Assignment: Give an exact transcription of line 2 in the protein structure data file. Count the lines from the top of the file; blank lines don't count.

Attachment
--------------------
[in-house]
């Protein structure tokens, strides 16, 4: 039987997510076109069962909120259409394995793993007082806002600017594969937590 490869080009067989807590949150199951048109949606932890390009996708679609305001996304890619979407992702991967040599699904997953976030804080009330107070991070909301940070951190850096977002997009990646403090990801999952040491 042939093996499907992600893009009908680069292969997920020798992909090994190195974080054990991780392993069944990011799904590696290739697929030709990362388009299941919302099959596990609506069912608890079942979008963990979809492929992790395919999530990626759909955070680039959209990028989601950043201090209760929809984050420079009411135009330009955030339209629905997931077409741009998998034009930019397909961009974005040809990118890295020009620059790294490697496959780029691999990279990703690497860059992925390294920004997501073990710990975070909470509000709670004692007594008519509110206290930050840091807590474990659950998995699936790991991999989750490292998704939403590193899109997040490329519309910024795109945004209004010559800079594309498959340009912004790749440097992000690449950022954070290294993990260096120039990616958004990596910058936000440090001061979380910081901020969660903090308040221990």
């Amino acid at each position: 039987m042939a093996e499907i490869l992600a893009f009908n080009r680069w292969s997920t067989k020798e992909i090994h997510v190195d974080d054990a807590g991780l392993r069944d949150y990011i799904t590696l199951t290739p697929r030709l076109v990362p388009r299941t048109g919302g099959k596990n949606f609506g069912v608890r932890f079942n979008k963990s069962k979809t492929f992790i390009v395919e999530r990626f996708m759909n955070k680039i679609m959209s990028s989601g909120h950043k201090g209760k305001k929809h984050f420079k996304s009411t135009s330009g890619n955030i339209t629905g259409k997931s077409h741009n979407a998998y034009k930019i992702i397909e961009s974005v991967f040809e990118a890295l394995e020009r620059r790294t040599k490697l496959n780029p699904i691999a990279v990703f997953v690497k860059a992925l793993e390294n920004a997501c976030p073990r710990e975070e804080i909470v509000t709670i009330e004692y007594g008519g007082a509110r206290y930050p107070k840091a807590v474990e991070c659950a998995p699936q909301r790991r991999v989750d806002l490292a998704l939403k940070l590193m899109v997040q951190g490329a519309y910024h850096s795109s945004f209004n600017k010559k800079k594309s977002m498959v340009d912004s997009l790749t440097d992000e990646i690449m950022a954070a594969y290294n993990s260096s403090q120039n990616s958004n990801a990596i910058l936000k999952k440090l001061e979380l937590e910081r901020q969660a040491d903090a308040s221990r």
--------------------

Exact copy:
């Protein structure tokens, strides 16, 4: 039987997510076109069962909120259409394995793993007082806002600017594969937590 490869080009067989807590949150199951048109949606932890390009996708679609305001996304890619979407992702991967040599699904997953976030804080009330107070991070909301940070951190850096977002997009990646403090990801999952040491 042939093996499907992600893009009908680069292969997920020798992909090994190195974080054990991780392993069944990011799904590696290739697929030709990362388009299941919302099959596990609506069912608890079942979008963990979809492929992790395919999530990626759909955070680039959209990028989601950043201090209760929809984050420079009411135009330009955030339209629905997931077409741009998998034009930019397909961009974005040809990118890295020009620059790294490697496959780029691999990279990703690497860059992925390294920004997501073990710990975070909470509000709670004692007594008519509110206290930050840091807590474990659950998995699936790991991999989750490292998704939403590193899109997040490329519309910024795109945004209004010559800079594309498959340009912004790749440097992000690449950022954070290294993990260096120039990616958004990596910058936000440090001061979380910081901020969660903090308040221990």